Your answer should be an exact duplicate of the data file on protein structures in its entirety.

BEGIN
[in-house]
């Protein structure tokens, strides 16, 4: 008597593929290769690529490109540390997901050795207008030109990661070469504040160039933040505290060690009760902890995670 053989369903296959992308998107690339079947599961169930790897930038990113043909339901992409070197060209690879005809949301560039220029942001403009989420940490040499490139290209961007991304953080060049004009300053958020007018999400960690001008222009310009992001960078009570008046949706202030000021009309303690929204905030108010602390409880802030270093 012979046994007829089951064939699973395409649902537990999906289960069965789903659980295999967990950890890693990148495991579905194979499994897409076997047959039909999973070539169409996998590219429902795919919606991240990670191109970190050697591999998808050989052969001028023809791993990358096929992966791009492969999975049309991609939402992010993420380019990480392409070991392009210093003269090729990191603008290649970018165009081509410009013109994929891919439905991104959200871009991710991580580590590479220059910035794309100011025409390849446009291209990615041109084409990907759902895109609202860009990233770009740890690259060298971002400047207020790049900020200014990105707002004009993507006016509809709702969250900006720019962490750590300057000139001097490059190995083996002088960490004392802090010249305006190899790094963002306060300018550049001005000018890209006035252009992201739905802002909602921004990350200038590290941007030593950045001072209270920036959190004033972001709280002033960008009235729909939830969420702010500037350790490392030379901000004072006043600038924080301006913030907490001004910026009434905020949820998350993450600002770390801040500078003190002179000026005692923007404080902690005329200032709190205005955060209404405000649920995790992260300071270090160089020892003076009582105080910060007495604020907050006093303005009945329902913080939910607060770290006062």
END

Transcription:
[in-house]
């Protein structure tokens, strides 16, 4: 008597593929290769690529490109540390997901050795207008030109990661070469504040160039933040505290060690009760902890995670 053989369903296959992308998107690339079947599961169930790897930038990113043909339901992409070197060209690879005809949301560039220029942001403009989420940490040499490139290209961007991304953080060049004009300053958020007018999400960690001008222009310009992001960078009570008046949706202030000021009309303690929204905030108010602390409880802030270093 012979046994007829089951064939699973395409649902537990999906289960069965789903659980295999967990950890890693990148495991579905194979499994897409076997047959039909999973070539169409996998590219429902795919919606991240990670191109970190050697591999998808050989052969001028023809791993990358096929992966791009492969999975049309991609939402992010993420380019990480392409070991392009210093003269090729990191603008290649970018165009081509410009013109994929891919439905991104959200871009991710991580580590590479220059910035794309100011025409390849446009291209990615041109084409990907759902895109609202860009990233770009740890690259060298971002400047207020790049900020200014990105707002004009993507006016509809709702969250900006720019962490750590300057000139001097490059190995083996002088960490004392802090010249305006190899790094963002306060300018550049001005000018890209006035252009992201739905802002909602921004990350200038590290941007030593950045001072209270920036959190004033972001709280002033960008009235729909939830969420702010500037350790490392030379901000004072006043600038924080301006913030907490001004910026009434905020949820998350993450600002770390801040500078003190002179000026005692923007404080902690005329200032709190205005955060209404405000649920995790992260300071270090160089020892003076009582105080910060007495604020907050006093303005009945329902913080939910607060770290006062």